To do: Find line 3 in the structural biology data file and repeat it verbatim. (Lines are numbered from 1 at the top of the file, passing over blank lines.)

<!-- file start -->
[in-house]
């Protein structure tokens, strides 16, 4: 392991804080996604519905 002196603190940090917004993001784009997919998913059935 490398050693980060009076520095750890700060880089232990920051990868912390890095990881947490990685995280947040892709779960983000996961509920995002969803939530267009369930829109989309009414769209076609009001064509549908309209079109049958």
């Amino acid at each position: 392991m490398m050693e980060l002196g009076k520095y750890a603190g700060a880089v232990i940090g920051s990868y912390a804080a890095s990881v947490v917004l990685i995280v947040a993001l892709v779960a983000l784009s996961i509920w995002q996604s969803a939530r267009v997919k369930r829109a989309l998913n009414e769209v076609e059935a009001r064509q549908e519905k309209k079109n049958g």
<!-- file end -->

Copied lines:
């Amino acid at each position: 392991m490398m050693e980060l002196g009076k520095y750890a603190g700060a880089v232990i940090g920051s990868y912390a804080a890095s990881v947490v917004l990685i995280v947040a993001l892709v779960a983000l784009s996961i509920w995002q996604s969803a939530r267009v997919k369930r829109a989309l998913n009414e769209v076609e059935a009001r064509q549908e519905k309209k079109n049958g």